The cost of performance enhancing research like that of David James and his team also comes under attack on the grounds that it puts some nations at a financial disadvantage, turning sport into a competition for those with the most money rather than the raw skill, passion and motivation. Whilst there is an element of truth in this, the relative costs must be put in perspective. James continues to explain how “it’s not just about what an athlete is wearing, or the equipment he or she has. This is a miniscule cost in the grand scheme of things… The real costs come from developing a sporting infrastructure in a country, and training schemes.”

As James maintains; “countries will still be able to invest wildly different amounts into their athletes, even if the development of technology is limited. It’s far too simplistic to just say ‘it’s not fair.’" It doesn’t really make sense to regulate an industry that is innovating at such an astonishing rate. After all, the advances made at the forefront of sports science soon filter through into the mainstream. Besides is it right for regulators to prevent Paralympians from being the best they can? Why should a sport so reliant on technology not use it to promote interest?

There is however another dimension to the Paralympic debate, one that has centred around one man, Oscar Pistorius, the South African 400m runner who at London 2012 will be the first Paralympic athlete to compete against able body opponents. His unparalleled and undeniably fantastic achievement has caused some to challenge the notion that Paralympians are at a disadvantage. With the case in point some have even suggested that Pistorius, the only athlete ever to run the second half of a 400m race faster than the first, actually has an unfair advantage, such has been the advance in prosthesis research.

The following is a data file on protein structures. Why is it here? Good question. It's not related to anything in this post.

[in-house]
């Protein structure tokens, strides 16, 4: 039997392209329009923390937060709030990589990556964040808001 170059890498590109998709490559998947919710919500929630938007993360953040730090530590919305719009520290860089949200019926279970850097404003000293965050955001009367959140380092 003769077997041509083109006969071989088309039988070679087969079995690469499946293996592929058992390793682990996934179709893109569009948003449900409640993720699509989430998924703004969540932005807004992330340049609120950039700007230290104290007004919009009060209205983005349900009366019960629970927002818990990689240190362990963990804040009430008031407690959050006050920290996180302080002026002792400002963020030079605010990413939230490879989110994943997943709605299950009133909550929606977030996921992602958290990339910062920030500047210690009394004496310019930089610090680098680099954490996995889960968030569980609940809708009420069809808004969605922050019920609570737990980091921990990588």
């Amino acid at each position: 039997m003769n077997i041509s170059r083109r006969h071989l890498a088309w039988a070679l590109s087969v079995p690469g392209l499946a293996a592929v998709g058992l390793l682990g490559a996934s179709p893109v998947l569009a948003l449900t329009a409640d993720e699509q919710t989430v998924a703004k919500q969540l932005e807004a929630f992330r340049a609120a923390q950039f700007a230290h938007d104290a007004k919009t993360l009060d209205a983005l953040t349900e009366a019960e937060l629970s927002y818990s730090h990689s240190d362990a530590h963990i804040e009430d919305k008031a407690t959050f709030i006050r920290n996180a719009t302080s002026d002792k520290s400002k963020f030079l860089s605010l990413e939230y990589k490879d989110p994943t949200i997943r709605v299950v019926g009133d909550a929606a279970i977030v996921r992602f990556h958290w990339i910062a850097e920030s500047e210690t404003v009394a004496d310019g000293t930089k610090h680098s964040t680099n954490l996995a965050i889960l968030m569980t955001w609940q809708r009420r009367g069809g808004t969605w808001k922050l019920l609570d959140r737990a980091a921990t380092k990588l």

The International Association of Athletics Federations (IAAF) has been forced to look closely at the link between Pistorius’s outstanding performance and his carbon-fibre prosthesis. Inspired by a cheetah’s rear leg, it has been contested that Pistorius requires less energy, has a longer stride pattern and suffers less from the effect of lactic acid build up due to his space age appendages.

Of course this notion is refuted by Pistorius, who works just as hard as any other athlete. Vicky Tolfrey, director of the Peter Harrison Centre for Disability Sport at Loughborough University, has raised concerns that allowing Pistorius to compete may not only be unfair on his opponents, but it may change the competitive nature of the Olympics. “If you start allowing an assisted device, you start opening the gates for different sports,” she said. “You could argue that wheelchair racers should be in with runners because they are still doing the same distance.”

Such a contentious point will always raise new questions. That is why it is vital for sports regulatory bodies to confront these issues now. We have opened Pandora ’s Box, with a new wave of exciting sports technology that could mean that athletes are no longer constrained by biology. In the not too distant future we will likely bee seeing a league of disabled athletes who will outperform their able-bodied competitors. It really is just a question of how far do we want to go.